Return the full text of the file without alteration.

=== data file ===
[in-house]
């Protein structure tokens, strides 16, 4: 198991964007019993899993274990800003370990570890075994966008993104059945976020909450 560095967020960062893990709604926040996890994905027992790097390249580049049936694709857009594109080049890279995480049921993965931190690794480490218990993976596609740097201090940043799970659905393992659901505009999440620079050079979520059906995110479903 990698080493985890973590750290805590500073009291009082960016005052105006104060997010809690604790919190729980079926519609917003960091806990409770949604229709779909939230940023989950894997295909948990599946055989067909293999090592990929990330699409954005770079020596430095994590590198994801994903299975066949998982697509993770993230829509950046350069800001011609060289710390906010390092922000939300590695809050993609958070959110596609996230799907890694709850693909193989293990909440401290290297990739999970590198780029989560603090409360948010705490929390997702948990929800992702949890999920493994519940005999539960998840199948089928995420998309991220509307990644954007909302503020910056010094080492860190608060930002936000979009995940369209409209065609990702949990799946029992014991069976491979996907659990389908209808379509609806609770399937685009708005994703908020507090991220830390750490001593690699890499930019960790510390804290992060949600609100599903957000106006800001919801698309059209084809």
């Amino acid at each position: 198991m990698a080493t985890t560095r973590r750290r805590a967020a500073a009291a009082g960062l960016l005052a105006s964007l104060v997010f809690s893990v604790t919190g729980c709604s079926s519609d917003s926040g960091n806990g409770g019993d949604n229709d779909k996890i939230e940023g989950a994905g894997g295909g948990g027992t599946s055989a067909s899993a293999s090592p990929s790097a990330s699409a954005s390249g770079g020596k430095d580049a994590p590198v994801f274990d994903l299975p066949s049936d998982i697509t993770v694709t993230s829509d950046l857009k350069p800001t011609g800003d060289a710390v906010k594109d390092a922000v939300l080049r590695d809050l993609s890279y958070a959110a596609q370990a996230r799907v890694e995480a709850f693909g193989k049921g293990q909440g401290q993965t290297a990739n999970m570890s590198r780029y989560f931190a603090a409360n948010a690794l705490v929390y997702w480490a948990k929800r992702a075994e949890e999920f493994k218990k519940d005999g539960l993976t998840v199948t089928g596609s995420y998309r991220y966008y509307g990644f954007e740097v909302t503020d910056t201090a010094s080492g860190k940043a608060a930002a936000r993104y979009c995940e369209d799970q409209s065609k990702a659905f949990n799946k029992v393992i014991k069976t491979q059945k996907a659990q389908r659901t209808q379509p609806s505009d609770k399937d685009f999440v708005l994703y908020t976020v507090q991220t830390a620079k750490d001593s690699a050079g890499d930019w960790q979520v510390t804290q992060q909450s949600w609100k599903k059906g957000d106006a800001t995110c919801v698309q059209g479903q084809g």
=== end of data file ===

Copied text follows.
[in-house]
């Protein structure tokens, strides 16, 4: 198991964007019993899993274990800003370990570890075994966008993104059945976020909450 560095967020960062893990709604926040996890994905027992790097390249580049049936694709857009594109080049890279995480049921993965931190690794480490218990993976596609740097201090940043799970659905393992659901505009999440620079050079979520059906995110479903 990698080493985890973590750290805590500073009291009082960016005052105006104060997010809690604790919190729980079926519609917003960091806990409770949604229709779909939230940023989950894997295909948990599946055989067909293999090592990929990330699409954005770079020596430095994590590198994801994903299975066949998982697509993770993230829509950046350069800001011609060289710390906010390092922000939300590695809050993609958070959110596609996230799907890694709850693909193989293990909440401290290297990739999970590198780029989560603090409360948010705490929390997702948990929800992702949890999920493994519940005999539960998840199948089928995420998309991220509307990644954007909302503020910056010094080492860190608060930002936000979009995940369209409209065609990702949990799946029992014991069976491979996907659990389908209808379509609806609770399937685009708005994703908020507090991220830390750490001593690699890499930019960790510390804290992060949600609100599903957000106006800001919801698309059209084809």
């Amino acid at each position: 198991m990698a080493t985890t560095r973590r750290r805590a967020a500073a009291a009082g960062l960016l005052a105006s964007l104060v997010f809690s893990v604790t919190g729980c709604s079926s519609d917003s926040g960091n806990g409770g019993d949604n229709d779909k996890i939230e940023g989950a994905g894997g295909g948990g027992t599946s055989a067909s899993a293999s090592p990929s790097a990330s699409a954005s390249g770079g020596k430095d580049a994590p590198v994801f274990d994903l299975p066949s049936d998982i697509t993770v694709t993230s829509d950046l857009k350069p800001t011609g800003d060289a710390v906010k594109d390092a922000v939300l080049r590695d809050l993609s890279y958070a959110a596609q370990a996230r799907v890694e995480a709850f693909g193989k049921g293990q909440g401290q993965t290297a990739n999970m570890s590198r780029y989560f931190a603090a409360n948010a690794l705490v929390y997702w480490a948990k929800r992702a075994e949890e999920f493994k218990k519940d005999g539960l993976t998840v199948t089928g596609s995420y998309r991220y966008y509307g990644f954007e740097v909302t503020d910056t201090a010094s080492g860190k940043a608060a930002a936000r993104y979009c995940e369209d799970q409209s065609k990702a659905f949990n799946k029992v393992i014991k069976t491979q059945k996907a659990q389908r659901t209808q379509p609806s505009d609770k399937d685009f999440v708005l994703y908020t976020v507090q991220t830390a620079k750490d001593s690699a050079g890499d930019w960790q979520v510390t804290q992060q909450s949600w609100k599903k059906g957000d106006a800001t995110c919801v698309q059209g479903q084809g």